Can knowledge management become agile, and what about complexity?
The KMWorld 2015 Conference is underway in Washington from 2-5 November, and has the theme “Agile Knowledge Sharing & Innovation”.
The agile methodology is an alternative to traditional sequential project management that has to date primarily been used in software development. It involves being able to deal with unpredictability through an incremental and iterative approach.
Grant Gross reports on two of the presentations from the KMWorld 2015 opening keynote session titled “Complexity Informed Agility in Knowledge Management”.
In his keynote, Jabe Bloom, Chief Flow Officer with Praxis Flow, cautions about the challenges that agile creates in regard to the capture of institutional knowledge. He alerts that the agile development approach tends to discount the value of information resources.
Dave Snowden, Founder and Chief Scientific Officer of Cognitive Edge, advised in his keynote that complexity theory, which is the science of uncertainty, has significant implications for knowledge management. He urged a focus on more person-to-person interaction as a source of knowledge.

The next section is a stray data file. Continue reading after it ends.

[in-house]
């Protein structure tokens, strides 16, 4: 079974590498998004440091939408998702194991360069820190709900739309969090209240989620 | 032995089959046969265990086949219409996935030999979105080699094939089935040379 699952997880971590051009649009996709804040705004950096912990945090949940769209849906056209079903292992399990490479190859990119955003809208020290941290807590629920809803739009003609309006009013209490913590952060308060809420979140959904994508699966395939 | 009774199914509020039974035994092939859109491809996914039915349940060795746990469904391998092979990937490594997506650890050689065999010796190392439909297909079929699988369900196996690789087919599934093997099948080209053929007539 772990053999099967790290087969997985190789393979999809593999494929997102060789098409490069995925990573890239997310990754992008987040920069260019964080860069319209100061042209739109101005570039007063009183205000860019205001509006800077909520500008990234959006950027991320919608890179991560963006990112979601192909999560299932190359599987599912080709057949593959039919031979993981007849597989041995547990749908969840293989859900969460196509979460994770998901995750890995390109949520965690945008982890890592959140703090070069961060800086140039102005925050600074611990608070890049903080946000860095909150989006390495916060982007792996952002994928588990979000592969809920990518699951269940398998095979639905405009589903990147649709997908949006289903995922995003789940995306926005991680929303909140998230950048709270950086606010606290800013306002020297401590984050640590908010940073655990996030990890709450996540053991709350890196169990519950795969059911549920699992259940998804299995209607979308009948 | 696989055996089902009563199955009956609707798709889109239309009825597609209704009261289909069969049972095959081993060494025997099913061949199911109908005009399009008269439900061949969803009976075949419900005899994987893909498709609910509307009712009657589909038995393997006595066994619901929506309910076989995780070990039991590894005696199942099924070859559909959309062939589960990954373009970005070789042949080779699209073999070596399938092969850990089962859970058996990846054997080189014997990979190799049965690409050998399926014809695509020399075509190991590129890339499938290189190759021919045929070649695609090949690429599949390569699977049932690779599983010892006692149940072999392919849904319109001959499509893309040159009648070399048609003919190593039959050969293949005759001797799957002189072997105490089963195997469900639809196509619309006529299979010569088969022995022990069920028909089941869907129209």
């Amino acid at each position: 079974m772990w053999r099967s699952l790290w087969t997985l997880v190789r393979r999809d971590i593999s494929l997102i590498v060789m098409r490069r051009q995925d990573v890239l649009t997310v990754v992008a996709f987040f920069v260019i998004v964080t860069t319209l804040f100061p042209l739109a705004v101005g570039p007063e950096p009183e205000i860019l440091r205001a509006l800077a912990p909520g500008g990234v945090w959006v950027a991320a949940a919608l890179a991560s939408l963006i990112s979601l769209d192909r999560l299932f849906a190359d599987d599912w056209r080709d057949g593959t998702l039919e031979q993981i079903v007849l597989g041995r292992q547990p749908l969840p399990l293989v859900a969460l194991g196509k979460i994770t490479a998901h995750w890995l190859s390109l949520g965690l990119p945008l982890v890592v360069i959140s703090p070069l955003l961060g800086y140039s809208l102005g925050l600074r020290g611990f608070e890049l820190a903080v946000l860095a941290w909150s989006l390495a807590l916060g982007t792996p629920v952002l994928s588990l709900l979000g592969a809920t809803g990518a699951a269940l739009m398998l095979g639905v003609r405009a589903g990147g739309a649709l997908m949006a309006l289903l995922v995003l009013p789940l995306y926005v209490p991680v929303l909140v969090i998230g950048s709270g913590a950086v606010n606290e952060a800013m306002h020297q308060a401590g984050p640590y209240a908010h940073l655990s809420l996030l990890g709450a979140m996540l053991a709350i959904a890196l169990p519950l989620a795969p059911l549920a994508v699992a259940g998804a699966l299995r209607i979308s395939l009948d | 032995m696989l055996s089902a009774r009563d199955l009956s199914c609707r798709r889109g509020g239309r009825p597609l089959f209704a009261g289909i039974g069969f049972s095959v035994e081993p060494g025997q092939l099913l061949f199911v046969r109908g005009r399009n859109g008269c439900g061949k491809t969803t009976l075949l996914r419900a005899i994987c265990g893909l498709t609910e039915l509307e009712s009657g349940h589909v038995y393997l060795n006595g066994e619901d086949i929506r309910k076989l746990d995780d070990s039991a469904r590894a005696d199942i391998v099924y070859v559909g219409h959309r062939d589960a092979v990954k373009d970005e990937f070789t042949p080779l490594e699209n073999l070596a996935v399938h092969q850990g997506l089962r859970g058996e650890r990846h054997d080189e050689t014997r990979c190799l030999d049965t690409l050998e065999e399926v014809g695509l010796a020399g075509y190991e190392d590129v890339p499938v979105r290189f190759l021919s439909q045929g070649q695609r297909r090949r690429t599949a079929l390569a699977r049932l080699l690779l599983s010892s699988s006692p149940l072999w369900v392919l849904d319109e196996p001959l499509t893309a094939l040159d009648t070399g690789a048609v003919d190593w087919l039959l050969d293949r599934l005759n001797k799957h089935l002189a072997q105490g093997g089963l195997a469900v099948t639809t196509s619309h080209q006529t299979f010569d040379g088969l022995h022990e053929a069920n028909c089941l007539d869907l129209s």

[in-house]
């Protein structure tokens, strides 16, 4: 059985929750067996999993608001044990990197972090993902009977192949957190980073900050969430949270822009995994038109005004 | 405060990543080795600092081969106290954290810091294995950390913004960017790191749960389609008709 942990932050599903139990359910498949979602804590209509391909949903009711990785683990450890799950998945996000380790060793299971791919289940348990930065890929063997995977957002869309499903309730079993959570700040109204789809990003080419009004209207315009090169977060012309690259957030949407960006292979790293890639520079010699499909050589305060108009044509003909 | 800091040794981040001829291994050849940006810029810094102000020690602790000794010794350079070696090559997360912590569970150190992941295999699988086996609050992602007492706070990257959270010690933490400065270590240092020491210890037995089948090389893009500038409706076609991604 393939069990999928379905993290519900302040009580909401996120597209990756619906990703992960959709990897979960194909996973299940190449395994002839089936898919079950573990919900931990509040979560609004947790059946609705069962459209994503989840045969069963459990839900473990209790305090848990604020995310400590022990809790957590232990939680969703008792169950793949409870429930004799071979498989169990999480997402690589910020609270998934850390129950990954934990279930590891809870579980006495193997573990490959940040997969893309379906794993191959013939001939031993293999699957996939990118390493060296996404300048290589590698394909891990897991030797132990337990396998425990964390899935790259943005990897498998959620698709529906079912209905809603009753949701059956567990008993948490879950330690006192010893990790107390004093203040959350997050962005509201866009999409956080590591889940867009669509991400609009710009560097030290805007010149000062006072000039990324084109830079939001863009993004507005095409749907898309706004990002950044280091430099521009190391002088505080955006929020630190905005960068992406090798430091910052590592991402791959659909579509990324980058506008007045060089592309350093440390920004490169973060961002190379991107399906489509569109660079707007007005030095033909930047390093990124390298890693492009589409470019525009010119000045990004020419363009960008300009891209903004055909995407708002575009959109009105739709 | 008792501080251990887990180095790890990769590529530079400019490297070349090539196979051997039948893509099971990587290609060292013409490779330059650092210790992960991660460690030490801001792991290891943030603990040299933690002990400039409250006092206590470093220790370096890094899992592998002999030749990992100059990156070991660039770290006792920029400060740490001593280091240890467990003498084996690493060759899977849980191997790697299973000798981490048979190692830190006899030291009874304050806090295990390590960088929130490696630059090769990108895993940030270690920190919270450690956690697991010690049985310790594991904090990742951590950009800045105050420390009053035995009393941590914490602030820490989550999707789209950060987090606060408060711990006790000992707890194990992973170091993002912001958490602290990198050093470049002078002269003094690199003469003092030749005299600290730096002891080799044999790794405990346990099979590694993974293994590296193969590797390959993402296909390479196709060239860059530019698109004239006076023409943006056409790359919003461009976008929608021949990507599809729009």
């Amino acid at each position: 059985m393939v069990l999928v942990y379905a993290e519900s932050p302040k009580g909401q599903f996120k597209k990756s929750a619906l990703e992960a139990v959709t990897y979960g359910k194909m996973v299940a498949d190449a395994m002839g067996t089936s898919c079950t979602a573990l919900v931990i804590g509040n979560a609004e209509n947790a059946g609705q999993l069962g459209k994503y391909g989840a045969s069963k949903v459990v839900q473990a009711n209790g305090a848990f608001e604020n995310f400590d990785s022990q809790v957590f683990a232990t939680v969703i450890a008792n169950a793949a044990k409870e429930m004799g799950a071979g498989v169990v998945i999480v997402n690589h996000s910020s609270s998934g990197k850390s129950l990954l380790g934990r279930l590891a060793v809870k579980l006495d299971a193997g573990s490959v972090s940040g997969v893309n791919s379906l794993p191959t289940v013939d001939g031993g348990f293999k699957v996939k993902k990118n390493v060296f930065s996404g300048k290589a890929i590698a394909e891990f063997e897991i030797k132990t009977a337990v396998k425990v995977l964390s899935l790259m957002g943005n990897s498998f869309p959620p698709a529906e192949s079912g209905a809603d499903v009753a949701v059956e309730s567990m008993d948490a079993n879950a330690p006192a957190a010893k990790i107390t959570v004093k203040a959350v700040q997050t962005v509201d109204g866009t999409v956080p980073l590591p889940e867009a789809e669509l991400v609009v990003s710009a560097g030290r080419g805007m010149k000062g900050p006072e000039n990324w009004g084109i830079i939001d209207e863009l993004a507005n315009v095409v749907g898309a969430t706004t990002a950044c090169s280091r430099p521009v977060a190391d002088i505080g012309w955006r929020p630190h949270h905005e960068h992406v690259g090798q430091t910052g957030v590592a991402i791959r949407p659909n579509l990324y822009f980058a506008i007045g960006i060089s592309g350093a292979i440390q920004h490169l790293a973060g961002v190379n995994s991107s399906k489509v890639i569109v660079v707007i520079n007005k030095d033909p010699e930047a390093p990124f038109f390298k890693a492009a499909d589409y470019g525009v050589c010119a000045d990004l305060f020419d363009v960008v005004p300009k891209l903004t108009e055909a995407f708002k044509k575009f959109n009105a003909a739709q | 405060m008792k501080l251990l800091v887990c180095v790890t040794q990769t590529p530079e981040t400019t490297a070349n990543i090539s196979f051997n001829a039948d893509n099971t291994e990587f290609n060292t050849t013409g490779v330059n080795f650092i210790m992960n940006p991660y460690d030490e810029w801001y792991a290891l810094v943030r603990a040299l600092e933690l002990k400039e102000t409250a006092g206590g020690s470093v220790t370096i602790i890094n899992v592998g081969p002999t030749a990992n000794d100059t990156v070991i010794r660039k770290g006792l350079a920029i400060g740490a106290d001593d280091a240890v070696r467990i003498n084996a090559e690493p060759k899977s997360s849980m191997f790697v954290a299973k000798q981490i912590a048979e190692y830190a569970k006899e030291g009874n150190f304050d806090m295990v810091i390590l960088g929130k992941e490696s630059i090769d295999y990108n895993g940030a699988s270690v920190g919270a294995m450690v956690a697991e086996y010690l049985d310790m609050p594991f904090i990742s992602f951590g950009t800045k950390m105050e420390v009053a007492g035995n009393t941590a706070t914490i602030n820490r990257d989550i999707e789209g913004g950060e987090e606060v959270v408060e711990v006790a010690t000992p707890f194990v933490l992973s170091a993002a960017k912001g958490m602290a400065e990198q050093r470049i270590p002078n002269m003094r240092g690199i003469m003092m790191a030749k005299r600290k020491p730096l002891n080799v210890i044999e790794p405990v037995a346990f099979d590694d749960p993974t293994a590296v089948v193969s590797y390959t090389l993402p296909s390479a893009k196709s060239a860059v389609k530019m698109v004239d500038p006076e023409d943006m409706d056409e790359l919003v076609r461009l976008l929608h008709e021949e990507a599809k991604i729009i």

Bill Kaplan also ran a session at KM Singapore on “Applying “Agile” in Developing KM Strategies and Implementing Frameworks”. Unfortunately I can’t find the full presentation but there’s a useful Storify of the presentation that’s been put together by Nicky Hayward-Wright.
There’s definitely a trend towards the broader application of agile towards solving business problems in the last few years. It’s been a key founding principle of the way we work with clients at knowquestion. It’s a problem-solving technique rather than a scientific principle, so I don’t know if I would ever ask if something can “become” agile. It’s more whether you “use” agile approaches in your work.
This is an interesting trend.
In terms of solutions I completely agree with Dave Snowden that policies that encourage person-to-person interaction are of high value. That said, there are ways to automate the collection of information around the development process, such as working-out-loud on a tools like Yammer of Chatter that can archive some of the smaller design decisions in context without the overhead of authoring, categorisation and storage.
A few weeks back I wrote this article about Agile in KM appearing more frequently:
Stan Garfield weighed in on why he felt the term “Agile KM” wasn’t used so much. The link to my response and his post can be found here:
It would be good to see more research on effectiveness of different solutions.